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The pandemic has continued to impact global events in sometimes unpredictable ways this past year. We saw unprecedented stimulus spending in the US, weakened economic growth in China, and now, a new COVID variant creating uncertainty in the markets and our portfolios.
That begs the question, can there possibly be a silver lining to the events of 2021? The short answer is: yes, if you’re focusing on the long term.
Underneath the market noise, we see a few key trends emerging from the pandemic worth keeping an eye on. That's why we thought we'd take a look at these trends and how they're likely to develop and provide new investment opportunities in 2022 and beyond.
The global response to the pandemic resulted in record-high inflation rates. Here’s how we got here:
Stimulus measures flushed the economy with cash to encourage more spending
Supply chain disruptions further pushed up prices
The US Federal Reserve shifted its stance back in August 2020 to allow inflation levels to run past its usual 2% target to support the economy’s recovery and growth.
Those measures worked well to keep the global economy afloat, but it also resulted in inflation spreading to many consumer goods and services, from food and rent to energy prices.
The Federal Reserve has acknowledged that inflation will persist with us well into 2022, and so will start winding down its pandemic-era stimulus and hiking interest rates.
The markets are anticipating interest rates to rise next year by 2.5 times the current rate. This rate hike would aim to slow down inflation by making it more expensive for people and companies to borrow and spend money.
But since inflation rates are likely to remain higher than interest rates, we can still expect negative real interest rates. In this scenario, cash value will still depreciate faster with inflation than it can gain from interest rates, such as from a bank savings account. That makes risky assets more attractive to investors, as they're more likely to give higher returns compared to fixed income assets.
We recognise that inflation is likely to stay with us throughout 2022, and that's why our portfolios are balanced with assets that give us inflation protection, including stocks and corporate bonds.
We’ve also been prepared for inflation’s effects since our last reoptimisation. In July 2021, we identified a new economic regime: the US economy was entering inflationary growth, and non-US economies disinflationary growth. Our investment framework, ERAA™, then buffered our portfolios with other inflation-hedging assets, such as US Consumer Staples and Energy, REITs, Emerging Market bonds, and equity allocations to commodity-exporting countries like Australia.
At the end of 2020, western economies were facing the brunt of the pandemic, but it was a different story for China: China was already emerging from the economic effects of the pandemic. That's when China's central bank tightened its monetary policies to keep its economy from overheating. This tightened policy, combined with the country's regulatory crackdowns on its flourishing tech giants, caused China's stocks to fall over the past year.
But China’s economy is starting to recover.
The country's central bank has indicated looser monetary policies: Just this month, it cut the required reserve ratio (RRR) by 0.5 percentage points. Cutting the RRR makes it easier for banks to loan funds, therefore injecting more cash into the economy. (In this case, $188 billion USD).
China’s economy will continue to grow. Bloomberg’s poll on economists forecasts that the country’s GDP will grow by 5.3% in 2022, outpacing the growth rate of advanced economies, including the US, Euro Area, and Japan.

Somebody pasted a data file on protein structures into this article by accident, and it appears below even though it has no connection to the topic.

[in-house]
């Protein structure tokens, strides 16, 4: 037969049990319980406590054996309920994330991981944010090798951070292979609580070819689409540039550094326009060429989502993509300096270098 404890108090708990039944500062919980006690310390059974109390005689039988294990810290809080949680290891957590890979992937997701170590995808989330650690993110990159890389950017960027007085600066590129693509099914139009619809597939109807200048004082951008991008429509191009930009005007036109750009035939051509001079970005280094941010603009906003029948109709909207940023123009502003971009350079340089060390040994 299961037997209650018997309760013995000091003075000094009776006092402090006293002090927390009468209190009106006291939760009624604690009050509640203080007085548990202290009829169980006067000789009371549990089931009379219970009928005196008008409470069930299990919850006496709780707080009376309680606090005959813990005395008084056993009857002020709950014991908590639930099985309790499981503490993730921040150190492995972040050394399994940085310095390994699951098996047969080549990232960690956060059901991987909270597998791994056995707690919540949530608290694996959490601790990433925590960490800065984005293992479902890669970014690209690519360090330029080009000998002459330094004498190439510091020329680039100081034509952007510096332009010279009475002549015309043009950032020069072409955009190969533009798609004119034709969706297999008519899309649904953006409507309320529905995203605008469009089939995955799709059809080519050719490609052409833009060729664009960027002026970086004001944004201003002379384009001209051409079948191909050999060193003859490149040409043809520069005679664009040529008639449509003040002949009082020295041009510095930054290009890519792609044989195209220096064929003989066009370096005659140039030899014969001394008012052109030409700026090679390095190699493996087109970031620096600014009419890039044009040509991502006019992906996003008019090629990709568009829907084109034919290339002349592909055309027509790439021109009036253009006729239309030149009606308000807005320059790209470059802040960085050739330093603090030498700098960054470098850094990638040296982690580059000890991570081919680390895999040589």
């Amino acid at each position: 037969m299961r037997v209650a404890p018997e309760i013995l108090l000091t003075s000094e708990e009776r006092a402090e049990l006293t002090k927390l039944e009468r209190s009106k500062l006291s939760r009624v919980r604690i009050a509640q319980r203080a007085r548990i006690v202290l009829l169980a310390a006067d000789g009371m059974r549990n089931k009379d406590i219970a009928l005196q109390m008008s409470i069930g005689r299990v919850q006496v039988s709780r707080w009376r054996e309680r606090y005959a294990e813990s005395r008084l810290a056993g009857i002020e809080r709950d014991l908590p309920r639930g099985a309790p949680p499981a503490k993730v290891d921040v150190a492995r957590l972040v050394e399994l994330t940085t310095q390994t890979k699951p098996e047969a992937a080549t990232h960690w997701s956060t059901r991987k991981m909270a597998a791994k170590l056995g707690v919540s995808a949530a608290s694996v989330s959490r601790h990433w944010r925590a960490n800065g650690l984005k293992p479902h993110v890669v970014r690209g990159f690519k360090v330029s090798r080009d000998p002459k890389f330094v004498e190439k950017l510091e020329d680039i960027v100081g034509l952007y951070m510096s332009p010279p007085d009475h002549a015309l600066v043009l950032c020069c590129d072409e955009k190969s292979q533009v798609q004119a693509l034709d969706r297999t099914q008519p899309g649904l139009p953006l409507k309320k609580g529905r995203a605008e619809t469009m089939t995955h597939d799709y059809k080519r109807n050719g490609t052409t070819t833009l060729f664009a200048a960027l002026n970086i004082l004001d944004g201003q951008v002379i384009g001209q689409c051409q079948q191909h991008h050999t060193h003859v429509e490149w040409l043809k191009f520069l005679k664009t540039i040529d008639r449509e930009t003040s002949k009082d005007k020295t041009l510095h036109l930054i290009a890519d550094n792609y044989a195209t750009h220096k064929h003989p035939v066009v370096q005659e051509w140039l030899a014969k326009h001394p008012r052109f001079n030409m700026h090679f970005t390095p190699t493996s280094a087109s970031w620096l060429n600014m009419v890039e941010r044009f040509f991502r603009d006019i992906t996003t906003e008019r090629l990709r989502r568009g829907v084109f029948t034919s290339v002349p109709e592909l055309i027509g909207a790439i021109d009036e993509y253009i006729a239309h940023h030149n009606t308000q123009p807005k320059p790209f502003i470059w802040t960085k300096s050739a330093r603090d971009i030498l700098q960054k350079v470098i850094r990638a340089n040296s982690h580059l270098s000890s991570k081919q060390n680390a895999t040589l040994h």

Part of this growth is due to the country establishing itself as a tech leader. China aims to reduce its reliance on western countries and become more competitive against low-cost countries with cheap labour.
For example, China plans to supply 70% of its chip demand domestically by 2025, up from about 50% today. And the country’s car boom has only just begun, with smart factories using robots, not humans, to assemble their cars.
Our investment team is keeping an eye on the big picture behind China’s growth, which is why we’re staying invested by maintaining an allocation to China in all of our globally-diversified portfolios.
Over the past year, COVID has continued to accelerate technologies all over the world. Many companies have accelerated their digital transformation efforts by as much as 3 to 4 years, with most of these initiatives to stick around for the long term.
Companies have rapidly digitised the customer experience with more people shifting to online channels
The healthcare industry has leveraged artificial intelligence to develop vaccines and perform diagnostic tests
More companies are using blockchain technology to increase efficiencies and cut costs within their supply chains
If you look at the adoption S-curve, which charts the typical adoption path of technologies, you’ll see that many of these new technologies are on the cusp of future exponential growth.
The Third Industrial Revolution used electronics and information technology to automate production. Now, we’re heralding the beginning of the Fourth Industrial Revolution, with technologies that will blur the lines between the physical and virtual worlds.
COVID-19 will continue to create uncertainty in financial markets. But it’s also accelerated a number of key trends that aren’t going away any time soon.
Our portfolios are resilient and ready for the new year: they're highly diversified across asset classes and geographies and include allocations to inflation-hedging assets and the China market.
We hope this outlook has encouraged you to maintain a long-term perspective on the key trends shaping not only 2022 but the next decades to come. And finally, we hope you stay safe, stay invested, and have a happy holiday.